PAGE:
Arizona Commission on the Arts Cancels Art Tank, Reduces Grants Amid Budget Cuts
Art Tank is no more -- at least for the next fiscal year.
Courtesy of Arizona Commission on the Arts
Arizona Commission on the Arts announced on Monday, April 13, that it will put on hiatus popular grants programs including Arizona Art Tank, among other changes, to cope with its budget being cut by $1 million.
In March 2015, Governor Doug Ducey signed into law Arizona's 2016 fiscal year budget, which cut the commission's funding by $1 million. Funded by both the state and the National Endowment for the Arts, that leaves the organization with about $2.3 million to spend on programs and services, grants, and administration in the coming fiscal year (July 2015 through June 2016).
That means in its 50th year, the commission's total funding "will be comparable to levels reached during the depths of the recent recession, and could even hit a 30-year low," per the announcement, signed by executive director Robert Booker.
Three grants programs will be placed on indefinite hiatus. They include the Arizona Art Tank grant program, which blends artistic entrepreneurship with public pitching events and community involvement; the Chamber and Tourism Membership Grant, which provides funding support to arts organizations applying for membership in business or tourism groups; and the Community Catalyst Grant, which funded partnerships between arts and non-arts organizations in small and rural communities.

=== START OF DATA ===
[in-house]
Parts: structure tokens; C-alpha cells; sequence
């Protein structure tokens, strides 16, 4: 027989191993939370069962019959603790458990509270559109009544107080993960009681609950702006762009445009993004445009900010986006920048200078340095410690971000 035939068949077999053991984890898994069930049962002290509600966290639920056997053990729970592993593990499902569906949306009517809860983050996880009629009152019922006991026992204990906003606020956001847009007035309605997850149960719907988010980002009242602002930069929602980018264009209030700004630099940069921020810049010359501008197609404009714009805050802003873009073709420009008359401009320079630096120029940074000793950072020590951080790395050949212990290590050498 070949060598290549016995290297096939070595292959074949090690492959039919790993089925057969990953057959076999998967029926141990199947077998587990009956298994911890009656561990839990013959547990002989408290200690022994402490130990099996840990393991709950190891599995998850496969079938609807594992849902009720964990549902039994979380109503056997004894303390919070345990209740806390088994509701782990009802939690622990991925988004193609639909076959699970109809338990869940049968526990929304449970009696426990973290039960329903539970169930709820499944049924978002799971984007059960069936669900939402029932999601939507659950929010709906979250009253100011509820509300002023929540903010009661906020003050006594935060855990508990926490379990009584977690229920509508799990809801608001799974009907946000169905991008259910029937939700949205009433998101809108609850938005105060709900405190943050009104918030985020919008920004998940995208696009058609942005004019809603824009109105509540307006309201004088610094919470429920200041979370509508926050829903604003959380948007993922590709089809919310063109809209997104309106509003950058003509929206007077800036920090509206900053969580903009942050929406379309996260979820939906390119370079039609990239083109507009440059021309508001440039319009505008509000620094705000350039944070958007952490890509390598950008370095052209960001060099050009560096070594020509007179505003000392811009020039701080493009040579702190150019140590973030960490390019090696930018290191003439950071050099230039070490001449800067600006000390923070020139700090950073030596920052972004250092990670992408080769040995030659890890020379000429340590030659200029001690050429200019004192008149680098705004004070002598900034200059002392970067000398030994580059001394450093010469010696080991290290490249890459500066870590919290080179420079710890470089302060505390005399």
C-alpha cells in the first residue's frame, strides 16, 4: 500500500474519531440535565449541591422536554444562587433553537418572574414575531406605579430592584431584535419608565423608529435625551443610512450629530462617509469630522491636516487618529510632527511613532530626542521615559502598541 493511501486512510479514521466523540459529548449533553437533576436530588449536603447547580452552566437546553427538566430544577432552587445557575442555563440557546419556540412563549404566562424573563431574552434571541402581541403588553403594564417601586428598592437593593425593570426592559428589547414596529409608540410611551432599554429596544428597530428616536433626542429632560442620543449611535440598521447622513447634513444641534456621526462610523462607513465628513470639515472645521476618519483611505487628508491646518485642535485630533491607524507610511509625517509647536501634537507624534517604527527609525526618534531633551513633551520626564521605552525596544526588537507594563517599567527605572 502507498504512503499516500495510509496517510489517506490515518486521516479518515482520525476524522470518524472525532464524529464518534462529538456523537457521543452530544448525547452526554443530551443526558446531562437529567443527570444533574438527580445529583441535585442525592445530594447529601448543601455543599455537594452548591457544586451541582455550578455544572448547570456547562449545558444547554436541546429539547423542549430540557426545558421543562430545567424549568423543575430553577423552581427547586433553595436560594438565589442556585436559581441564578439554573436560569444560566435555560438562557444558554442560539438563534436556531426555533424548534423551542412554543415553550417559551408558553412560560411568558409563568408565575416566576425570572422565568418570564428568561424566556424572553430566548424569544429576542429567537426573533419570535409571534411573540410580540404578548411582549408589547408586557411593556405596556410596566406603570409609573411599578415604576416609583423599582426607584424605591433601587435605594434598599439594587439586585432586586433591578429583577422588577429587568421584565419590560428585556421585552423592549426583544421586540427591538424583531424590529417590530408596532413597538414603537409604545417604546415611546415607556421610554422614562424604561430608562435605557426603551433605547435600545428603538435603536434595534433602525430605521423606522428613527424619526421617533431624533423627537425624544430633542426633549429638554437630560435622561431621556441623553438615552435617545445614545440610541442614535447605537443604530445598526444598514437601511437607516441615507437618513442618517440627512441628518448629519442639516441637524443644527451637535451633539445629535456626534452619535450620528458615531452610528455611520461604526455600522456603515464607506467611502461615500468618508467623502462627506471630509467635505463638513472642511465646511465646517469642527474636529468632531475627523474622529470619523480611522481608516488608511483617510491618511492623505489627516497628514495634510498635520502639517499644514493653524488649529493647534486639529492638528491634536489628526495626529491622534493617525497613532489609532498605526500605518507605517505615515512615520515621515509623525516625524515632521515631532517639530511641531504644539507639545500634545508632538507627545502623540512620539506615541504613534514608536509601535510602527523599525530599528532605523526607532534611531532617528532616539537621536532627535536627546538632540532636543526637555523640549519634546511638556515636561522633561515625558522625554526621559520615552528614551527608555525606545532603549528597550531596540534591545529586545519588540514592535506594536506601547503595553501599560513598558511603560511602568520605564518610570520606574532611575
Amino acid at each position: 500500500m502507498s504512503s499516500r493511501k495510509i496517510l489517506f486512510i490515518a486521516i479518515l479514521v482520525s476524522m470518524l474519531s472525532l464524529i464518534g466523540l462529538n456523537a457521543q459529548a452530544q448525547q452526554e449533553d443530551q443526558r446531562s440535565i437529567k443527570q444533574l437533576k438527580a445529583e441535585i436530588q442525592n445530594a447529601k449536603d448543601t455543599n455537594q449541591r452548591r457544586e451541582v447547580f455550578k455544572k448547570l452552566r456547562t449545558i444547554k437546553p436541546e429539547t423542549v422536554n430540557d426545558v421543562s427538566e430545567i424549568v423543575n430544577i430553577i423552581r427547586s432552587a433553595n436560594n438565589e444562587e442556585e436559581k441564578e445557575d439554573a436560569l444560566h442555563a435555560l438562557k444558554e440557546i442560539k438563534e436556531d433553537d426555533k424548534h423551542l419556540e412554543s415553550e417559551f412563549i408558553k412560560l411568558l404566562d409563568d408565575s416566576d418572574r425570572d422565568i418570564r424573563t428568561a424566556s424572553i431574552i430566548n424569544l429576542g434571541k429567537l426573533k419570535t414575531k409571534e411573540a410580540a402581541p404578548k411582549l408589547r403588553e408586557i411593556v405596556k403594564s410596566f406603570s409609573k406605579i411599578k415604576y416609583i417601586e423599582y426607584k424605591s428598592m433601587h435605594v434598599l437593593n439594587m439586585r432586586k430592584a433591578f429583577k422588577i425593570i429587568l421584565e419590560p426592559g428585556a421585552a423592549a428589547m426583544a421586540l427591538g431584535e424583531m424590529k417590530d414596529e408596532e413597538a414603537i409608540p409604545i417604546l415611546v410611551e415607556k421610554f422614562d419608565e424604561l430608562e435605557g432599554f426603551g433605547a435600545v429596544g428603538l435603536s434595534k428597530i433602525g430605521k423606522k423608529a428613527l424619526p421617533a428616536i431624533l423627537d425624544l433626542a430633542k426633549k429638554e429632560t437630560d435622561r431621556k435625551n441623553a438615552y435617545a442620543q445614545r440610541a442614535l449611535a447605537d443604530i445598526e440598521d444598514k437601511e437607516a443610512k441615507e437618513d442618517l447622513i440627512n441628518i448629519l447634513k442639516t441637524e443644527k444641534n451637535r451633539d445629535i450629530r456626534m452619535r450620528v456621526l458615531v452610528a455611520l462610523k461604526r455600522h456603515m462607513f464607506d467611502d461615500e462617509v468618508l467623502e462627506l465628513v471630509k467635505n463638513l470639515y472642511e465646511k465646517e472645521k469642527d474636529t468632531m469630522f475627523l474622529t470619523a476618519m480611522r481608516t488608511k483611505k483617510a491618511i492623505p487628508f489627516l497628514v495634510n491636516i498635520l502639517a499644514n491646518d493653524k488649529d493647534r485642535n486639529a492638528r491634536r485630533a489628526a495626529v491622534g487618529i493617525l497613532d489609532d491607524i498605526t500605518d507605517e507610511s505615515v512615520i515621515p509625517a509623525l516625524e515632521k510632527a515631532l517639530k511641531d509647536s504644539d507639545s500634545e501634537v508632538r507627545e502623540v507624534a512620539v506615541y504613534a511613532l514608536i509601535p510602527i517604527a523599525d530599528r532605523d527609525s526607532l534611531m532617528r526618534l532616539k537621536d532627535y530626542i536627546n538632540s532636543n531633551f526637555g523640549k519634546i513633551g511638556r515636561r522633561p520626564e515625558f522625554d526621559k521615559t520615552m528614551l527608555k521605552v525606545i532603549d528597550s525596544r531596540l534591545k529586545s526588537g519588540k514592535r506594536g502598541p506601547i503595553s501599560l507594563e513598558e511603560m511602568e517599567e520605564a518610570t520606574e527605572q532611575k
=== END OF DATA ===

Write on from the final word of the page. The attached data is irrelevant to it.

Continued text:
The Art Tank and Community Catalyst programs were launched in fiscal year 2014, when the commission's total funding topped $4 million.
All other grant programs will be downsized. Going forward, there will be one application cycle for Arts Learning and Festival grants. According to the announcement, applicants vying for remaining grants "should expect the May 2015 panel review for these programs to be far more competitive than in years past."
Meanwhile, the Arizona Teaching Artist Roster, a juried compendium of artist-teachers, will be discontinued.
More cuts are being considered, but the commission will announce plans for a new statewide initiative in the coming weeks.
"The Arts Commission is preparing to embark on a journey of exploration and discovery, to map out a bold way forward," Booker writes. "We believe that the time is right - to stand together, unleash our imaginations, take strategic risks, and forge new paths."
Editor's note: This post has been updated from its original version with new information and to reflect more accurate budget estimations.
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